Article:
Content within individual OCW courses is (c) by the individual authors unless otherwise noted. MIT OpenCourseWare materials are licensed by the Massachusetts Institute of Technology under a Creative Commons License (Attribution-NonCommercial-ShareAlike). For further information see http://ocw.mit.edu/terms/index.htmSite sourced from

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See all metadata22.00J Introduction to Modeling and Simulation (MIT)

Description

This course surveys the basic concepts of computer modeling in science and engineering using discrete particle systems and continuum fields. It covers techniques and software for statistical sampling, simulation, data analysis and visualization, and uses statistical, quantum chemical, molecular dynamics, Monte Carlo, mesoscale and continuum methods to study fundamental physical phenomena encountered in the fields of computational physics, chemistry, mechanics, materials science, biology, and applied mathematics. Applications are drawn from a range of disciplines to build a broad-based understanding of complex structures and interactions in problems where simulation is on equal footing with theory and experiment. A term project allows development of individual interests. Students are mentorSubjects

computer modeling | discrete particle system | continuum | continuum field | statistical sampling | data analysis | visualization | quantum | quantum method | chemical | molecular dynamics | Monte Carlo | mesoscale | continuum method | computational physics | chemistry | mechanics | materials science | biology; applied mathematics | fluid dynamics | heat | fractal | evolution | melting | gas | structural mechanics | FEM | finite element | biology | applied mathematics | 1.021 | 2.030 | 3.021 | 10.333 | 18.361 | HST.588 | 22.00License

Content within individual OCW courses is (c) by the individual authors unless otherwise noted. MIT OpenCourseWare materials are licensed by the Massachusetts Institute of Technology under a Creative Commons License (Attribution-NonCommercial-ShareAlike). For further information see https://ocw.mit.edu/terms/index.htmSite sourced from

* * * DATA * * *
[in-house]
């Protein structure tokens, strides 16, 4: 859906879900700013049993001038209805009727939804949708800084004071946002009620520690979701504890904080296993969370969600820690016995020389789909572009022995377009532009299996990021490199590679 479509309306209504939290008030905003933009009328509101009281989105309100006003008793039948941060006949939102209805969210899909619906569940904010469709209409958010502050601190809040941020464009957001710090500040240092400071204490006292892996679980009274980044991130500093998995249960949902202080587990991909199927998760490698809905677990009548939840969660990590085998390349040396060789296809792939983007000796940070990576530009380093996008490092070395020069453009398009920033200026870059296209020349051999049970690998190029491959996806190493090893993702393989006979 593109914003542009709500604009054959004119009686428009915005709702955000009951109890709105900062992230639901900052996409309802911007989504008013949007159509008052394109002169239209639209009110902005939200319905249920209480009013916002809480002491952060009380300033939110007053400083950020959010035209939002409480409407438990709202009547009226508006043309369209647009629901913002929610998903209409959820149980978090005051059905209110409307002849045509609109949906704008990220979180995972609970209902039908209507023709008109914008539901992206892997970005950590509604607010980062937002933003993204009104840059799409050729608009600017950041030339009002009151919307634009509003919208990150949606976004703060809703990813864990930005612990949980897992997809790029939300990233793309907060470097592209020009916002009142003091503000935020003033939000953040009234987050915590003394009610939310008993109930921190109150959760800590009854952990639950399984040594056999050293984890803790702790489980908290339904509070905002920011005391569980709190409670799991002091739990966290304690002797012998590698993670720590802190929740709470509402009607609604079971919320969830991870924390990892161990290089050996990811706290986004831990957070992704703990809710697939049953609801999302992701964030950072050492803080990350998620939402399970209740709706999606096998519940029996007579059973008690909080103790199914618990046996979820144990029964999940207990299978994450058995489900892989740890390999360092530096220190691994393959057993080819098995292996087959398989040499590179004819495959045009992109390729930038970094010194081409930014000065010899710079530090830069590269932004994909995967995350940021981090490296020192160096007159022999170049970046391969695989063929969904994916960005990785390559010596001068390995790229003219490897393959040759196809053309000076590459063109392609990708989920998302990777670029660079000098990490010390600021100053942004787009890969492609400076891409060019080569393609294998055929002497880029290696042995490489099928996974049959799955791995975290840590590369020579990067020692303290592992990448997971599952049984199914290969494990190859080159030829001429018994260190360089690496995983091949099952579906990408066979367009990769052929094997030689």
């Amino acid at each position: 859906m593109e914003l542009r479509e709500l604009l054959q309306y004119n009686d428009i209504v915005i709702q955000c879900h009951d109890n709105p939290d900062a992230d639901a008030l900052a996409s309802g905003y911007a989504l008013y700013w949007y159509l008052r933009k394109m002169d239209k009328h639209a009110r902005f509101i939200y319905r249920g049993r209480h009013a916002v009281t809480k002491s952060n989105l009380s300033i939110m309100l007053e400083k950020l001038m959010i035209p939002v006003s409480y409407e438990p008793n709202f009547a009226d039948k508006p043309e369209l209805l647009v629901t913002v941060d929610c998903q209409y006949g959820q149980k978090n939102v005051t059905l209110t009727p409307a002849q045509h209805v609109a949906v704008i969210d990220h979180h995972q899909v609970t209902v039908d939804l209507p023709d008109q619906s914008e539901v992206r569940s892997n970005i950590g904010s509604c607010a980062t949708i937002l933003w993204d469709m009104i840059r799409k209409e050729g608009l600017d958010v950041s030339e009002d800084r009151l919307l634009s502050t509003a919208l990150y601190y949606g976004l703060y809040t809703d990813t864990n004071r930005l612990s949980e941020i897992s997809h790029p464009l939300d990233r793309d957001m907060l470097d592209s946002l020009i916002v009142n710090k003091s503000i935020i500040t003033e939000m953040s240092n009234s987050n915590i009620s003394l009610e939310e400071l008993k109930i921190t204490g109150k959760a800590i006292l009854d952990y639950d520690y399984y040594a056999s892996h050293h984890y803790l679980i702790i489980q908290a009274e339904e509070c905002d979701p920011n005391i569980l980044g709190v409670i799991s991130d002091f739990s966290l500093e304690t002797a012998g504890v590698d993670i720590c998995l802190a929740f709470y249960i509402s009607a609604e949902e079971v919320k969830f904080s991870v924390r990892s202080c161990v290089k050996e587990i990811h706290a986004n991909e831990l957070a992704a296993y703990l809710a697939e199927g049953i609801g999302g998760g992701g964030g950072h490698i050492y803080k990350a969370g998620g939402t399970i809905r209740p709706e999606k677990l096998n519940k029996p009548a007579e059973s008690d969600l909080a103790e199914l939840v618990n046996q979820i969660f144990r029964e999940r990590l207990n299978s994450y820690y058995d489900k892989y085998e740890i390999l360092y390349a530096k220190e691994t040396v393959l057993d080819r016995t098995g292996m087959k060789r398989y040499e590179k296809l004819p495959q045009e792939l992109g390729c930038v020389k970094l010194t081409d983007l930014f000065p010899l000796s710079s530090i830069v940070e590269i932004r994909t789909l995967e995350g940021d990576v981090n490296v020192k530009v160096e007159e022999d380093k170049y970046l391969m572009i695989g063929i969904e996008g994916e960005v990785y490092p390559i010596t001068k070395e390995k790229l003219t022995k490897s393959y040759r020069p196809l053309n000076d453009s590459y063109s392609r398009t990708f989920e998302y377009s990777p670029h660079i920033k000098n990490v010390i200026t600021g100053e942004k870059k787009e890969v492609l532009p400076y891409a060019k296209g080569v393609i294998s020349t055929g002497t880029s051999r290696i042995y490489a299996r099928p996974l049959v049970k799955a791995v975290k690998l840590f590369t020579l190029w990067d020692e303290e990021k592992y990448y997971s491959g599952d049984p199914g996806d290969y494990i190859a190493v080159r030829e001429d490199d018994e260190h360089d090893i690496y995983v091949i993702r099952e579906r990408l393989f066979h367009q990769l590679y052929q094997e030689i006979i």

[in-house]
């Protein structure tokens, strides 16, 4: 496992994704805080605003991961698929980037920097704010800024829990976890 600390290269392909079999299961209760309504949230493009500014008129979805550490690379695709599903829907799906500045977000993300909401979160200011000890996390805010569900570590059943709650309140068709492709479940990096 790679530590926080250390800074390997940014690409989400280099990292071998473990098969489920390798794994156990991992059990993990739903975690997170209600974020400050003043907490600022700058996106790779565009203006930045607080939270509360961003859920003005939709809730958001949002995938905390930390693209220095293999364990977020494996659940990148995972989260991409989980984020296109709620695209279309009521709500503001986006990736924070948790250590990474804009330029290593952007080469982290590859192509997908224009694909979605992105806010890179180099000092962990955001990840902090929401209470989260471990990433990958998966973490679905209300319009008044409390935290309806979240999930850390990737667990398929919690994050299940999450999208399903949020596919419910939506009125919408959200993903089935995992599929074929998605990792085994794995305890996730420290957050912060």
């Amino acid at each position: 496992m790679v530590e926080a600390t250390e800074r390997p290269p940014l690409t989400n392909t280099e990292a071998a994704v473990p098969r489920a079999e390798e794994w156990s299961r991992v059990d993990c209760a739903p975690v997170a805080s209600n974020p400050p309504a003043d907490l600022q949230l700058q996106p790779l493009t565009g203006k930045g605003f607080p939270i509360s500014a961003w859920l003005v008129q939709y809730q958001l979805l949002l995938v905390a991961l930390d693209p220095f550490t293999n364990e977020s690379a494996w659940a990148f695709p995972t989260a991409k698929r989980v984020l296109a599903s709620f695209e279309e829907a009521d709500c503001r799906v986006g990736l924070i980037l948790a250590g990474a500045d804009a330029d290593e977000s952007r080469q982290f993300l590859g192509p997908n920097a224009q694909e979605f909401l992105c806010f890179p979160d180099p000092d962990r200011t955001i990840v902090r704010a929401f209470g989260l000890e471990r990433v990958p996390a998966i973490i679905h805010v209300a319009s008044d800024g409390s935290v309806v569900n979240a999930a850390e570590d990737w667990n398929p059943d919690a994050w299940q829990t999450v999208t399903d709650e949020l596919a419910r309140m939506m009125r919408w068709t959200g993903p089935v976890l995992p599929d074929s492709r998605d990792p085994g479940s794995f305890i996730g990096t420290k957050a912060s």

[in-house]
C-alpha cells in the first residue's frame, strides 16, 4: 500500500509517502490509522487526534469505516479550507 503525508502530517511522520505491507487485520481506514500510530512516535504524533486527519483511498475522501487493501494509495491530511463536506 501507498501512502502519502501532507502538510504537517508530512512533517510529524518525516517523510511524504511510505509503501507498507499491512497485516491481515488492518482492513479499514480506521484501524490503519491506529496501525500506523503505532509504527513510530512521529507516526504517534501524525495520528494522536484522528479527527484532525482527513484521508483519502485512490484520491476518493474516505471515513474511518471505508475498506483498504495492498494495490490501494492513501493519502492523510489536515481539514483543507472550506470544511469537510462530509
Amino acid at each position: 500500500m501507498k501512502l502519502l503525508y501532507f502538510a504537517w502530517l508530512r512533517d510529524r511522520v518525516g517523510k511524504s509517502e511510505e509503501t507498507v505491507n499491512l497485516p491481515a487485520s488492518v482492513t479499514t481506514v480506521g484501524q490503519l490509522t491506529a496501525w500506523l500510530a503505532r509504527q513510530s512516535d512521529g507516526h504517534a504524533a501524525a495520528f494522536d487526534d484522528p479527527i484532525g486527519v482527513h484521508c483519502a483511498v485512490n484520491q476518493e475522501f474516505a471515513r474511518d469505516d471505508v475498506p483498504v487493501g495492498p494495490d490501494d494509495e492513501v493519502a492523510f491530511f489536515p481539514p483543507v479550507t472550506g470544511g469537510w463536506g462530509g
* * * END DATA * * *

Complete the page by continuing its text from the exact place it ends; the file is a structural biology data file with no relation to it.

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See all metadata3.021J Introduction to Modeling and Simulation (MIT)

Description

This course explores the basic concepts of computer modeling and simulation in science and engineering. We'll use techniques and software for simulation, data analysis and visualization. Continuum, mesoscale, atomistic and quantum methods are used to study fundamental and applied problems in physics, chemistry, materials science, mechanics, engineering, and biology. Examples drawn from the disciplines above are used to understand or characterize complex structures and materials, and complement experimental observations.Subjects

computer modeling | discrete particle system | continuum | continuum field | statistical sampling | data analysis | visualization | quantum | quantum method | chemical | molecular dynamics | Monte Carlo | mesoscale | continuum method | computational physics | chemistry | mechanics | materials science | biology | applied mathematics | fluid dynamics | heat | fractal | evolution | melting | gas | structural mechanics | FEM | finite elementLicense

Content within individual OCW courses is (c) by the individual authors unless otherwise noted. MIT OpenCourseWare materials are licensed by the Massachusetts Institute of Technology under a Creative Commons License (Attribution-NonCommercial-ShareAlike). For further information see https://ocw.mit.edu/terms/index.htmSite sourced from

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See all metadata18.310 Principles of Applied Mathematics (MIT)

Description

Principles of Applied Mathematics is a study of illustrative topics in discrete applied mathematics including sorting algorithms, information theory, coding theory, secret codes, generating functions, linear programming, game theory. There is an emphasis on topics that have direct application in the real world.Subjects

sorting algorithms | information theory | coding theory | secret codes | generating functions | linear programming | game theory | discrete applied mathematics | mathematical analysis | sorting data | efficient data storage | efficient data transmission | error correction | secrecy | Fast Fourier Transform | network-flow problems | mathematical economics | statistics | probability theory | combinatorics | linear algebraLicense

Content within individual OCW courses is (c) by the individual authors unless otherwise noted. MIT OpenCourseWare materials are licensed by the Massachusetts Institute of Technology under a Creative Commons License (Attribution-NonCommercial-ShareAlike). For further information see https://ocw.mit.edu/terms/index.htmSite sourced from

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See all metadata3.016 Mathematics for Materials Scientists and Engineers (MIT)

Description